Sunday, April 7, 2013

North Korea In Preparation For "Missile Test". China Concerned About Escalation.

North Korea may be preparing to test missile, South Korea says

A top South Korean national security official said Sunday that North Korea may be setting the stage for a missile test or another provocative act with its warning that it soon will be unable to guarantee diplomats' safety in Pyongyang. But he added that the North's clearest objective is to extract concessions from Washington and Seoul.

North Korea's warning last week followed weeks of war threats and other efforts to punish South Korea and the U.S. for ongoing joint military drills, and for their support of U.N. sanctions over Pyongyang's Feb. 12 nuclear test. Many nations are deciding what to do about the notice, which said their diplomats' safety in Pyongyang cannot be guaranteed beginning this Wednesday.

Tensions between Seoul and Pyongyang led South Korea's Joint Chiefs of Staff to announce Sunday that its chairman had put off a visit to Washington. The U.S. military said its top commander in South Korea had also canceled a trip to Washington. The South Korean defense minister said Thursday that North Korea had moved a missile with "considerable range" to its east coast, possibly to conduct a test launch.

His description suggests that the missile could be the Musudan missile, capable of striking American bases in Guam with its estimated range of up to 4,000 kilometers (2,490 miles).

Citing North Korea's suggestion that diplomats leave the country, South Korean President Park Geun-hye's national security director said Pyongyang may be planning a missile launch or another provocation around Wednesday, according to presidential spokeswoman Kim Haing.

During a meeting with other South Korean officials, the official, Kim Jang-Soo, also said the notice to diplomats and other recent North Korean actions are an attempt to stoke security concerns and to force South Korea and the U.S. to offer a dialogue. Washington and Seoul want North Korea to resume the six-party nuclear talks -- which also include China, Russia and Japan -- that it abandoned in 2009.

The roughly two dozen countries with embassies in North Korea had not yet announced whether they would evacuate their staffs.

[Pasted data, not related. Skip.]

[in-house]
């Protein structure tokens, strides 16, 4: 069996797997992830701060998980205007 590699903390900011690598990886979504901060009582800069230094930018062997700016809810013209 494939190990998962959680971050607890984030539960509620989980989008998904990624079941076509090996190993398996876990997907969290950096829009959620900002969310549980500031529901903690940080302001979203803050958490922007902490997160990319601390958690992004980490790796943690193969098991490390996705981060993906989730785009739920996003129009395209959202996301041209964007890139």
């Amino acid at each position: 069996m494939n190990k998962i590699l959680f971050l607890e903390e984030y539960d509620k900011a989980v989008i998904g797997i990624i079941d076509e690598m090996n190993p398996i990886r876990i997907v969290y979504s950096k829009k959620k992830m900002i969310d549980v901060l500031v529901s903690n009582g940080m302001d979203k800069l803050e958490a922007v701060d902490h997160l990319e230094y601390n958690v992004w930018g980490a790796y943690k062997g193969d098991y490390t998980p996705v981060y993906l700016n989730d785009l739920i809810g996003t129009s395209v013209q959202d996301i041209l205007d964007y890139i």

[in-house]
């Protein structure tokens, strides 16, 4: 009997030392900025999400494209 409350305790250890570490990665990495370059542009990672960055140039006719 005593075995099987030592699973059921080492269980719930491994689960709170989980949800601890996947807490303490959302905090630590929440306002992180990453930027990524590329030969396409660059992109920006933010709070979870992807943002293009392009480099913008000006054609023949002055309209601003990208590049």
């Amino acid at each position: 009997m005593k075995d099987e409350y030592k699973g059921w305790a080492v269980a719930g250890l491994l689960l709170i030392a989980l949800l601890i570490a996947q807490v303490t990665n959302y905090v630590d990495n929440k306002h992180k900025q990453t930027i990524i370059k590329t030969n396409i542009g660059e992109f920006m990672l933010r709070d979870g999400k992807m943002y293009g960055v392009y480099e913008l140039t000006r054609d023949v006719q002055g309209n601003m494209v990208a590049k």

British Foreign Secretary William Hague suggested that North Korea's comments about foreign diplomats are "consistent" with a regime that is using the prospect of an external threat to justify its militarization to its people.
"I haven't seen any immediate need to respond to that by moving our diplomats out of there," he told the BBC on Saturday. "We will keep this under close review with our allies, but we shouldn't respond and play to that rhetoric and that presentation of an external threat every time they come out with it."

Germany said its embassy in Pyongyang would stay open for at least the time being.

"The situation there is tense but calm," a German Foreign Office official, who declined to be named in line with department policy, said in an email. "The security and danger of the situation is constantly being evaluated. The different international embassies there are in close touch with each other."

Indonesia's foreign affairs ministry said it was considering a plan to evacuate its diplomats. A statement released by the ministry on Saturday said that its embassy in Pyongyang has been preparing a contingency plan to anticipate the worst-case scenario, and that the Indonesian foreign minister is communicating with the staff there to monitor the situation.
India also said it was monitoring events. "We have been informed about it," said Syed Akbaruddin, spokesman for India's external affairs ministry. "We are in constant touch with our embassy and are monitoring the situation. We will carefully consider all aspects and decide well in time."

Seoul and Washington, which lack diplomatic relations with the North, are taking the threats seriously, though they say they have seen no signs that Pyongyang is preparing for a large-scale attack.